James A. Michener wrote the novel The Bridges at Toko-ri from his experiences as a war correspondent-with the Seventh Fleet in Korea, dispatching stories on life aboard the carriers Essex (CV 9) and Valley Forge (CV 45). The novel tells the story of a civilian attorney recalled to active duty as a reserve Naval Aviator who is shot down over hostile North Korea. The enlisted helicopter pilot and crewman who try to rescue him are also shot down, and all three end up in a ditch fighting for their lives. Following Michener's death in 1997, the Library of Congress released the notes and journals that he compiled during the war, revealing many of the real characters and events behind the scenes of the popular story.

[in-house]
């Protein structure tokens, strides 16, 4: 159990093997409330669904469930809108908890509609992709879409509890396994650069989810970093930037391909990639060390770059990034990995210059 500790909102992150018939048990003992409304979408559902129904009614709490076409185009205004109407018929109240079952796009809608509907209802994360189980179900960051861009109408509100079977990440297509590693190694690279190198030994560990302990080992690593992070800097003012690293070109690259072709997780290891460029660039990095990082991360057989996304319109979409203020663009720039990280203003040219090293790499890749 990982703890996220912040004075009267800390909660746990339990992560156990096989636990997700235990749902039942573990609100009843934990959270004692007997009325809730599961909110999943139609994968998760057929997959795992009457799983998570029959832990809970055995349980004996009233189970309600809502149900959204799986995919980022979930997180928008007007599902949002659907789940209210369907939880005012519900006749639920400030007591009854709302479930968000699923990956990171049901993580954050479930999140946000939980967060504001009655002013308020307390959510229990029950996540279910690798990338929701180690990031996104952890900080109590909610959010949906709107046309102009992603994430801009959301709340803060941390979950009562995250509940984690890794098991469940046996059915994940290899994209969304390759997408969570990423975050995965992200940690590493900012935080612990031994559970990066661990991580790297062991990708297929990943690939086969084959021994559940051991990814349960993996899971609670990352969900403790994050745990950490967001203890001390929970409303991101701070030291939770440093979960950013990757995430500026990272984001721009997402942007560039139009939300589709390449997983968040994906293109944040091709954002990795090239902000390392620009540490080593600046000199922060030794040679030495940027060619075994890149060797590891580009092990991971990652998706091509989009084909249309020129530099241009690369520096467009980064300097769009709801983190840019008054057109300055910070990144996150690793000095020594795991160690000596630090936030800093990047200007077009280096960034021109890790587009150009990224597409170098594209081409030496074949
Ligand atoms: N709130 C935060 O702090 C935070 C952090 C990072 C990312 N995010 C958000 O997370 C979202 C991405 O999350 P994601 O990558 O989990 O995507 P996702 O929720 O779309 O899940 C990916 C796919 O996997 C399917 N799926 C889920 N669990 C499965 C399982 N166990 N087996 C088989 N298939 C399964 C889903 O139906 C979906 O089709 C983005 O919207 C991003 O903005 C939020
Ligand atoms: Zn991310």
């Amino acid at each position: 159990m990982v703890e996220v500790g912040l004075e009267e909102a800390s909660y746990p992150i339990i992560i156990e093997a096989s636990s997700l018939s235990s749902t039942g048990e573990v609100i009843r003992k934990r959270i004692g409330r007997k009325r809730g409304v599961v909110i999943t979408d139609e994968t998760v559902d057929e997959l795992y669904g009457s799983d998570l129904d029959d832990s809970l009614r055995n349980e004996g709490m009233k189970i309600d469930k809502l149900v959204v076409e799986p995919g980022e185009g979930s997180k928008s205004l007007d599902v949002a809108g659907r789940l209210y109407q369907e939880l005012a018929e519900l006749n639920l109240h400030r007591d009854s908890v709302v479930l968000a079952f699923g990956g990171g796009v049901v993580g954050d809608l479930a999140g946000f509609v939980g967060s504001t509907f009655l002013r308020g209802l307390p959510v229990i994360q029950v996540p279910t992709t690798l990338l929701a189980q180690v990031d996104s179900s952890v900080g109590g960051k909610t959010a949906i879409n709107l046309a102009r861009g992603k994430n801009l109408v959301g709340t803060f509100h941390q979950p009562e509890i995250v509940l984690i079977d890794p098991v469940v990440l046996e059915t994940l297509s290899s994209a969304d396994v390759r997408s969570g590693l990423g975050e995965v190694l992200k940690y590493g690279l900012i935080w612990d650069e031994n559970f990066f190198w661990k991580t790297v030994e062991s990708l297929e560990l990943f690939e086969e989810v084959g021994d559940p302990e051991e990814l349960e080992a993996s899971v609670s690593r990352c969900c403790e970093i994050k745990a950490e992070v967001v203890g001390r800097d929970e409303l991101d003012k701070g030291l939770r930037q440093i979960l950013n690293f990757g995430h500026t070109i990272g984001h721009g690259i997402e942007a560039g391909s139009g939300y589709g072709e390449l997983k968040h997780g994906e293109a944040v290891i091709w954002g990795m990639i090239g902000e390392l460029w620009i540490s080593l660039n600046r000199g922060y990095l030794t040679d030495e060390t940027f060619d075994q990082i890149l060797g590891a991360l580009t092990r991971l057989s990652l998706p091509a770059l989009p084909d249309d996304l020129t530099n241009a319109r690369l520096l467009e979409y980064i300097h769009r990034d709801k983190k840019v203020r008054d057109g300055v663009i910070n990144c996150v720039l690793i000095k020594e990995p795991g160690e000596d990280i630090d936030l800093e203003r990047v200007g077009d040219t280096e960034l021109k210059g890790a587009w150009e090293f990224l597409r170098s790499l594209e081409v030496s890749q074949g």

Soon after his arrival aboard Valley Forge in January 1952, Michener witnessed what was to become the central theme for his book. Early on 8 February, Rear Admiral John Perry, Commander Carrier Division 1, and his staff were alerted to engage in a possible rescue attempt of an escaped prisoner of war (POW) pilot, Lieutenant (jg) Harry Ettinger of Composite Squadron (VC) 35, who had been shot down in December 1951. Friendly guerilla forces removed the ailing Ettinger from a POW camp and took him to the Wonsan area, where they contacted U.S. intelligence units for a possible rescue.